03 February 2024

Annotated Game #264: Lessons learned from an Exchange Caro-Kann

This next game started off my second "comeback" OTB tournament last year. My opponent was comparable in strength and we came out of the Exchange Caro-Kann opening in an equal but positionally dynamic situation. The variation I chose (6...g6) results in a structural imbalance, which in this case ended up with Black having an isolated queen pawn (IQP) position in favorable middlegame circumstances. That said, my planless and overly optimistic early middlegame play allowed White to gain a small advantage, but I hung close and eventually she was essentially forced into going for a three-time repetition to secure the draw.

It is always striking to me how analyzing your own games inevitably highlights significant lessons and insights into your play and how it can be improved. Even in cases like this, a relatively quiet, largely strategic and positional struggle, certain ideas can shine through clearly:

  • The strength of simple development and importance of optimal piece placement. I missed in various ways the effectiveness of just getting my bishop out with ...Bd7 and allowing the activation of the queen's rook; this did not happen until move 22. Another key positional idea was to retreat the dark-square bishop on move 14, which would have preserved the two bishops.
  • Immediately dissolving the tension on move 18, rather than searching for other improving moves. This urge to immediately swap pieces and resolve tension is a common feature (and drawback) of play at the Class level.
  • Missing good moves due to the calculation "horizon" effect - I stopped calculating too soon once I saw an "obvious" advantage for my opponent in a variation, without seeing additional tactical possibilities for myself.
I was nonetheless reasonably satisfied with my level of play, including the ability to recover after handing my opponent some advantage, and it's not a bad start to draw a similar-strength opponent at the start of a tournament.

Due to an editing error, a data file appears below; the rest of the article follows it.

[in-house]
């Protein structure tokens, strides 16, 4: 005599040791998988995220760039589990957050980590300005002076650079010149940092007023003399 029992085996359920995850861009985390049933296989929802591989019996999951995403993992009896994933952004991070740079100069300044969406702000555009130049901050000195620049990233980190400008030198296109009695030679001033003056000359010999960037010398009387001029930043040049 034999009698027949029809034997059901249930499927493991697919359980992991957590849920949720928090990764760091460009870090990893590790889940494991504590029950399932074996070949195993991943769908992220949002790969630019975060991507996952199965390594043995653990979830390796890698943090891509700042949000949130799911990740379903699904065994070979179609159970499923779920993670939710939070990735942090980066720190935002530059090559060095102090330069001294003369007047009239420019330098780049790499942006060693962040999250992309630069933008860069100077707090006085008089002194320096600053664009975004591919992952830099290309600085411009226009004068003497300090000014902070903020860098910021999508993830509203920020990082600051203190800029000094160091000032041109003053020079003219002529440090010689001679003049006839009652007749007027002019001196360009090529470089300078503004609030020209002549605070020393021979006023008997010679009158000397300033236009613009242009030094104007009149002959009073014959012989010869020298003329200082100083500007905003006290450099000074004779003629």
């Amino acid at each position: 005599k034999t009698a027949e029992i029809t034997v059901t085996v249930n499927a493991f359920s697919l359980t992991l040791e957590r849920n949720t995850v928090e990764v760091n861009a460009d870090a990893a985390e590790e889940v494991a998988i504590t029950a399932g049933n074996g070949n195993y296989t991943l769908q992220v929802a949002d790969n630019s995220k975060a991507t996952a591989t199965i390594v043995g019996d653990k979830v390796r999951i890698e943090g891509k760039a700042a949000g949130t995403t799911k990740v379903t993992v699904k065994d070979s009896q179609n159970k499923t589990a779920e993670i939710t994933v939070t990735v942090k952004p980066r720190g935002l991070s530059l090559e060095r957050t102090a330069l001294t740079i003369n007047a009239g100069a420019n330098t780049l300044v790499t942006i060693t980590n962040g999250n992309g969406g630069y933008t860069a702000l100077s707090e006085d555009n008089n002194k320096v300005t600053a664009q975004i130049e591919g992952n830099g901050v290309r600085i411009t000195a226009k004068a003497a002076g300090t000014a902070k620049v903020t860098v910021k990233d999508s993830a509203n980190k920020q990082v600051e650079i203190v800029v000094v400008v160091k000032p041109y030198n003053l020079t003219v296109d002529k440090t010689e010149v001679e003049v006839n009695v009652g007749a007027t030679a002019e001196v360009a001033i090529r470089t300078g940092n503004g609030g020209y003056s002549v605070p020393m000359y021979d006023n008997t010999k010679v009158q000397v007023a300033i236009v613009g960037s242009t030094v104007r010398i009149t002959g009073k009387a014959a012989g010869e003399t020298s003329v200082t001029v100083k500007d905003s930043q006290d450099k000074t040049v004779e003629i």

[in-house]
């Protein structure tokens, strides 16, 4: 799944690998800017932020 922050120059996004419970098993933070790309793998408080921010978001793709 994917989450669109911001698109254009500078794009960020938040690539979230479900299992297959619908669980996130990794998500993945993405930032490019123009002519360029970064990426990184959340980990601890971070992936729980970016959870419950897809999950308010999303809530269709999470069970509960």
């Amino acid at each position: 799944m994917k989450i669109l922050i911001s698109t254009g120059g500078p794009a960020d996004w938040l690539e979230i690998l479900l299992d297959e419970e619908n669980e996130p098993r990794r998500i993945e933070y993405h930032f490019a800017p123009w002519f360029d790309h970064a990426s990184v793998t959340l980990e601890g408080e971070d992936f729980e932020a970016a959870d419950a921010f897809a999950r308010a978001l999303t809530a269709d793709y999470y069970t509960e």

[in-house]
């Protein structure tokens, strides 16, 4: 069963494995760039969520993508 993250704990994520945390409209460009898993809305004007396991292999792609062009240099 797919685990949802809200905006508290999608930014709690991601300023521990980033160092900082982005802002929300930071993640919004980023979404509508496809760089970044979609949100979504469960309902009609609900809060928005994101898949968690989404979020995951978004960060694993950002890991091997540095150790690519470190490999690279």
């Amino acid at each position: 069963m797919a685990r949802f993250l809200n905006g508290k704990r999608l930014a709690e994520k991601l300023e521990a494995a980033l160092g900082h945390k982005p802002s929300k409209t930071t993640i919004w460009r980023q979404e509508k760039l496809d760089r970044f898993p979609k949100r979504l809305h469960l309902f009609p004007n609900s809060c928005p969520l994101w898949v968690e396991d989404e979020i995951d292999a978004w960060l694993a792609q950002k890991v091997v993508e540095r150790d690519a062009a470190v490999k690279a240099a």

[Event "?"] [Site "?"] [Date "????.??.??"] [Round "?"] [White "Class B"] [Black "ChessAdmin"] [Result "1/2-1/2"] [ECO "B13"] [Annotator "ChessAdmin/Dragon 3.2"] [PlyCount "68"] 1. e4 c6 2. d4 d5 3. exd5 cxd5 4. Bd3 Nc6 5. c3 Nf6 6. Bf4 g6 (6... Bg4 {is the more standard move.}) 7. h3 {this is the second-most played move in the database, but I had not seen it before.} Bg7 {the most played response.} 8. Ne2 {I thought this was an inferior square for the knight, relinquishing control over e5.} O-O 9. O-O Re8 {played as a useful waiting move. I was considering the ...e5 break, as well as the ...Bf5 idea.} 10. Nd2 Nh5 {increasing control over e5 prior to pushing the pawn.} (10... e5 {is playable immediately, although it results in an isolated queen pawn. The engine has no problem with this, however.} 11. dxe5 Nxe5 $11 {and Black's piece activity and scope compare favorably to White's, compensating for the isolated pawn.}) 11. Bh2 {Although not obligatory, I expected this was the main idea behind h2-h3 earlier.} e5 $11 {Black has fully equalized by this point.} 12. dxe5 Nxe5 13. Bxe5 Bxe5 {Black now has an IQP position but active pieces and control of central squares to compensate, as in the above variation.} 14. Nf3 {at this point I did not have a real plan and played what I thought was a useful waiting move, taking away b5 from the White bishop and potentially a future knight. The Be5 however should be retreated, preserving it.} a6 (14... Bd6 $5 {I did not see an antidote to} 15. Bb5 {during the game, but calculated poorly.} Re7 {did not even occur to me. The d5 pawn is tactically protected.} (15... Bd7 {was what I calcuated, but it still works after} 16. Qxd5 $2 Bxb5 17. Qxb5 {I stopped calculating here, assessing that White was simply a pawn up} a6 $1 {is found by the engine, the point being that the queen is tied to the defense of the Ne2 and can be forced off the diagonal, losing the knight.}) 16. Qxd5 $4 Bh2+ $1 $19) (14... Bg7 {is simple and good.}) 15. Re1 (15. Nxe5 {White should take the opportunity to rid Black of the two bishops.}) 15... Qb6 $6 {still planless and I also overlook that the Be5 will not be protected sufficiently after the Ne2 moves. My opponent goes for the straightforward capture, however.} 16. Nxe5 (16. Ned4 Qd6 {Black suffers an earlier wasted tempo by the queen.} 17. Nxe5 Rxe5 18. Rxe5 Qxe5 19. Qb3 $14) 16... Rxe5 17. Qd2 {connecting the rooks and getting the queen on a better diagonal, while also covering b2.} Qf6 {admitting that the previous queen move was erroneous and moving it to where tactical threats are possible against White's king position. This is perhaps overly optimistic.} (17... Bd7 {simple development is likely best.}) 18. Nd4 Rxe1+ {a bit hasty to exchange, bringing White's other rook into the action. One consistent flaw in Class players is an inability to maintain tension between pieces while looking for other moves that improve the position.} (18... Nf4 {immediately is more useful.}) 19. Rxe1 $14 {White's pieces are now better and more active than Black's, giving a positional plus.} Be6 $6 {the engine doesn't like this due to the potential exchange of pieces on e6, as White still has a rook to pressure the backward pawn on the e-file.} (19... Bd7) 20. Bc2 {White apparently liked his centralized knight and did not want to exchange it. The text move gets the bishop out of the way of the queen on the d-file and to a better (d1-a4) diagonal for other possibilities.} Nf4 {still dreaming of tactics against White's king.} 21. Qe3 {this brings the queen over to cover the bare king, but allows Black to get the rook in the game and catch up on development.} Re8 $11 22. Qg3 Bd7 {the engine applauds the bishop finally going to its best square, also allowing for neutralization of White's rook.} 23. Rxe8+ Bxe8 24. Kh2 Ne6 {now the exchange on e6 is fine, without the rooks on the board.} 25. Nxe6 fxe6 {here I was concerned about the isolated pawn having enough support, although recapturing with the queen would have been fine.} (25... Qxe6 $5 {would avoid some of the awkwardness on the back rank.} 26. Qb8 Kg7 {and if} 27. Qxb7 Qe5+ $11 {however I did not calculate past the pawn capture on b7, thinking that was sufficient for a negative evaluation.}) 26. Qb8 Qf7 $6 {unnecessarily awkward} (26... Kf8 27. Qxb7 $2 Qf4+ $1 $19 {and Black picks up the Bc2 with a subsequent queen fork.}) 27. Bb3 {an inaccuracy which helps me get out of the pin with little damage.} (27. Ba4 b5 28. Bb3 {the point is that the Black a-pawn is now vulnerable.} Kf8 29. Qd6+ Kg7 30. Kg1 Qf5 31. Qxa6 $14 {and now Black's queen is sufficiently active after ...Qb1+ to probably draw, but playing a pawn down is no fun.}) 27... Kg7 28. c4 Bc6 $11 {now I'm out of danger in all variations.} 29. cxd5 exd5 {White can easily draw with the queens on the board, but I thought she had to be a little careful here with the Black passed pawn.} 30. Kg3 Qf5 31. Qc7+ Qf7 32. Qb8 Qf5 33. Qc7+ Qf7 34. Qb8 Qf5 {as is mostly the case these days with scholastic players, they are taught to play out a game until the final result, in this case a three times repetition.} 1/2-1/2